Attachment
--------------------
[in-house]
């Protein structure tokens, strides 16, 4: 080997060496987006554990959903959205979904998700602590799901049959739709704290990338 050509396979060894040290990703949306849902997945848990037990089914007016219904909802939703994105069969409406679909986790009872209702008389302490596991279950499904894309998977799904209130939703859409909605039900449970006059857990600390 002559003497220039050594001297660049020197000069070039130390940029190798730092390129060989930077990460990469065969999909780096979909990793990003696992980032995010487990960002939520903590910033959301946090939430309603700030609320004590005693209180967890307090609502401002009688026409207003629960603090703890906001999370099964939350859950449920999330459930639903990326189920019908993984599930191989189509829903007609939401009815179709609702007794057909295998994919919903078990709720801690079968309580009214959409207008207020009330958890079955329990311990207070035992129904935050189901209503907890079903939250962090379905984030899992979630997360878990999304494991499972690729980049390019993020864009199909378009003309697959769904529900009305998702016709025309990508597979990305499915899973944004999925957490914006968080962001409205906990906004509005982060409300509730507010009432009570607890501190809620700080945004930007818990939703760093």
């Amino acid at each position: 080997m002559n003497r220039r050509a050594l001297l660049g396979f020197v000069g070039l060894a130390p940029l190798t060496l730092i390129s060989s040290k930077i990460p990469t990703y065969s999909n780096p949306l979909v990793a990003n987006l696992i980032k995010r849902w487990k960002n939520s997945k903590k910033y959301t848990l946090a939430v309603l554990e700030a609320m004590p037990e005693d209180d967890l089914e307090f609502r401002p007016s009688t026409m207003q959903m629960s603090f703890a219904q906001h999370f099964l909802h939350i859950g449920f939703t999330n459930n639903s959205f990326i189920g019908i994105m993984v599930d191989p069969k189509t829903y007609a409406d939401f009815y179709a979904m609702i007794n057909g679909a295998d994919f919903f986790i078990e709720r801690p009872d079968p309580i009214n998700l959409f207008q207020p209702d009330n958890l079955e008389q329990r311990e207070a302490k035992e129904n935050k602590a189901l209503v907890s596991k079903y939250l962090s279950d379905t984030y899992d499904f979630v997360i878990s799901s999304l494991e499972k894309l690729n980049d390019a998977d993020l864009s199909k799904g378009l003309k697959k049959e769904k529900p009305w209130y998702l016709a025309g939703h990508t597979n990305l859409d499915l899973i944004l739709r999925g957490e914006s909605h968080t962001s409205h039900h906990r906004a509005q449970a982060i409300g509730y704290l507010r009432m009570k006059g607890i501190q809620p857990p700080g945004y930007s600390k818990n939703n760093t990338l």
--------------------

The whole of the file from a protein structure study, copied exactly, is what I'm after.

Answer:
[in-house]
């Protein structure tokens, strides 16, 4: 080997060496987006554990959903959205979904998700602590799901049959739709704290990338 050509396979060894040290990703949306849902997945848990037990089914007016219904909802939703994105069969409406679909986790009872209702008389302490596991279950499904894309998977799904209130939703859409909605039900449970006059857990600390 002559003497220039050594001297660049020197000069070039130390940029190798730092390129060989930077990460990469065969999909780096979909990793990003696992980032995010487990960002939520903590910033959301946090939430309603700030609320004590005693209180967890307090609502401002009688026409207003629960603090703890906001999370099964939350859950449920999330459930639903990326189920019908993984599930191989189509829903007609939401009815179709609702007794057909295998994919919903078990709720801690079968309580009214959409207008207020009330958890079955329990311990207070035992129904935050189901209503907890079903939250962090379905984030899992979630997360878990999304494991499972690729980049390019993020864009199909378009003309697959769904529900009305998702016709025309990508597979990305499915899973944004999925957490914006968080962001409205906990906004509005982060409300509730507010009432009570607890501190809620700080945004930007818990939703760093």
């Amino acid at each position: 080997m002559n003497r220039r050509a050594l001297l660049g396979f020197v000069g070039l060894a130390p940029l190798t060496l730092i390129s060989s040290k930077i990460p990469t990703y065969s999909n780096p949306l979909v990793a990003n987006l696992i980032k995010r849902w487990k960002n939520s997945k903590k910033y959301t848990l946090a939430v309603l554990e700030a609320m004590p037990e005693d209180d967890l089914e307090f609502r401002p007016s009688t026409m207003q959903m629960s603090f703890a219904q906001h999370f099964l909802h939350i859950g449920f939703t999330n459930n639903s959205f990326i189920g019908i994105m993984v599930d191989p069969k189509t829903y007609a409406d939401f009815y179709a979904m609702i007794n057909g679909a295998d994919f919903f986790i078990e709720r801690p009872d079968p309580i009214n998700l959409f207008q207020p209702d009330n958890l079955e008389q329990r311990e207070a302490k035992e129904n935050k602590a189901l209503v907890s596991k079903y939250l962090s279950d379905t984030y899992d499904f979630v997360i878990s799901s999304l494991e499972k894309l690729n980049d390019a998977d993020l864009s199909k799904g378009l003309k697959k049959e769904k529900p009305w209130y998702l016709a025309g939703h990508t597979n990305l859409d499915l899973i944004l739709r999925g957490e914006s909605h968080t962001s409205h039900h906990r906004a509005q449970a982060i409300g509730y704290l507010r009432m009570k006059g607890i501190q809620p857990p700080g945004y930007s600390k818990n939703n760093t990338l």